I thought a little about whether or not this is a suitable topic for a blog post, but seeing as both the books I’m currently engrossed in bring it up I think I’m in good company. The books are ‘Running and Stuff’ by James Adams that I have in hard copy and read whenever I have time, and ‘Call the Midlife’ by Chris Evans that I am listening to on audiobook on my long runs. I highly recommend both. James’ book can be purchased here.
So, back to the story. My Sunday run started like most others with a solo jog to a carpark in Milton Keynes to meet up with some Striders for a few miles and then another solo jog home. The plan was to go for 3 hours with no distance in mind as all the long runs in my ultra plan are time based. As I left the Striders for my run home I contemplated running to the pub on Willen Lake to use the facilities but decided against it. I had a busy day ahead and besides I’d be home in an hour.
I was later to discover that this was a bad decision. I had gone for about another 2 miles when the familiar gastro-intestinal rumblings began 4 miles from home and more importantly my toilet. I don’t think my fuelling choice of Spanish snacking chorizo helped in this matter. My rumbling bowels continued for another 2 miles and I thought I could make it home, but with only 2 miles to go until home it hit me: the unmistakable feeling of ‘it’s coming’.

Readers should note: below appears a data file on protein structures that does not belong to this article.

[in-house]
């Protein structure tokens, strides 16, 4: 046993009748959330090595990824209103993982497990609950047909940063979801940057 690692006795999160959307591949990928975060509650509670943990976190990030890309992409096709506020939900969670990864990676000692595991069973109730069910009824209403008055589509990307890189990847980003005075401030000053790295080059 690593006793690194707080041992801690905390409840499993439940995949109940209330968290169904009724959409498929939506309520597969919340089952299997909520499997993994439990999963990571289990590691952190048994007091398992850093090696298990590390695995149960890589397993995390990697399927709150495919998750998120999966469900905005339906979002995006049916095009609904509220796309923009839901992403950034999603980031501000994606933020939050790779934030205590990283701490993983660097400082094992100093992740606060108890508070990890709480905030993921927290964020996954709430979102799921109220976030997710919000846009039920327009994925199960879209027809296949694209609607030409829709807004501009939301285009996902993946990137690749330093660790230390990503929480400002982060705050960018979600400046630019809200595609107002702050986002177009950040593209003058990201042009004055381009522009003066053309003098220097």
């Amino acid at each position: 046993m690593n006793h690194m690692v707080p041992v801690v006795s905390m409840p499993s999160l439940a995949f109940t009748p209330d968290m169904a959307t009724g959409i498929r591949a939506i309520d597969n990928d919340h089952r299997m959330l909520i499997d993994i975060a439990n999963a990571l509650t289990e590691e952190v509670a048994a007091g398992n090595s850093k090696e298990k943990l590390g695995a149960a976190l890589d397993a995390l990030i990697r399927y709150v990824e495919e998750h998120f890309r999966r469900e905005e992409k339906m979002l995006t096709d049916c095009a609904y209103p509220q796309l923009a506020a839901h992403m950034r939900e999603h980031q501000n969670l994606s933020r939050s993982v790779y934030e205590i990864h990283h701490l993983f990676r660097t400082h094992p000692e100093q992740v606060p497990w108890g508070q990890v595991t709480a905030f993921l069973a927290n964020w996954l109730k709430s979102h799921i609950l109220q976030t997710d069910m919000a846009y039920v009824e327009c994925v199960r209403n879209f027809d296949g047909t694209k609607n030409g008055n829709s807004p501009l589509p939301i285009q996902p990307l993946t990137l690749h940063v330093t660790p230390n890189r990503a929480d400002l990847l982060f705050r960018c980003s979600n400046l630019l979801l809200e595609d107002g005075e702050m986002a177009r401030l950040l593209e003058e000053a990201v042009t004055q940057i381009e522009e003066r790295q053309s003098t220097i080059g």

At this point I was less than half a mile from a fellow runner’s house, but only having met her once despite months of Twitter banter I didn’t think our friendship was ready for a ‘let me in I’m gonna crap myself’ moment.
I had done this route dozens of times and knew that Milton Keynes Museum was about a mile away and would almost definitely help me out. I clenched and jog-walked the mile or so to the Museum. As I approached the Museum I read the huge sign ‘Open Every Weekend 11AM – 4.30PM’. I looked at my watch; it was 10.30AM. Surely there’d be someone there opening up? I wheeled into the carpark and saw the welcoming sight of half a dozen cars but as I approached the glass fronted building I saw no lights or people. I banged frantically for about 30 seconds before giving up; I turned about and began to scan the carpark for potential squatting locations. ‘How about that corner over there?’, I mused. I couldn’t do it. It would stink, and besides I had no tissue and I really liked these socks.
By now I was beyond desperate. In the words of Fat Bastard ‘I had a turtles head poking out’. I phoned my wife and to her infinite credit she was willing to drop everything to come and rescue me. Whilst waiting for my knight(ess) in shining armour I started having contractions. I reassessed the corner of the carpark option before spotting someone pulling into the Snooker Club across the road. By this point I was in agony and in a half crouch position. I waddled across the road entered the Snooker Club and asked in a rather frantic tone if I was able to use the gents. ‘Sure mate; it’s over there’, came the reply. I tried to look as casual as possible as I entered said gents but as soon as I was in the door I threw myself into the closest cubicle, slid the lock across and surely I don’t need to explain the rest. Relieved I sent a text message calling off my would be rescuer, finished up, thanked the proprietor on my way out and jogged the final mile home. Alls well that ends well.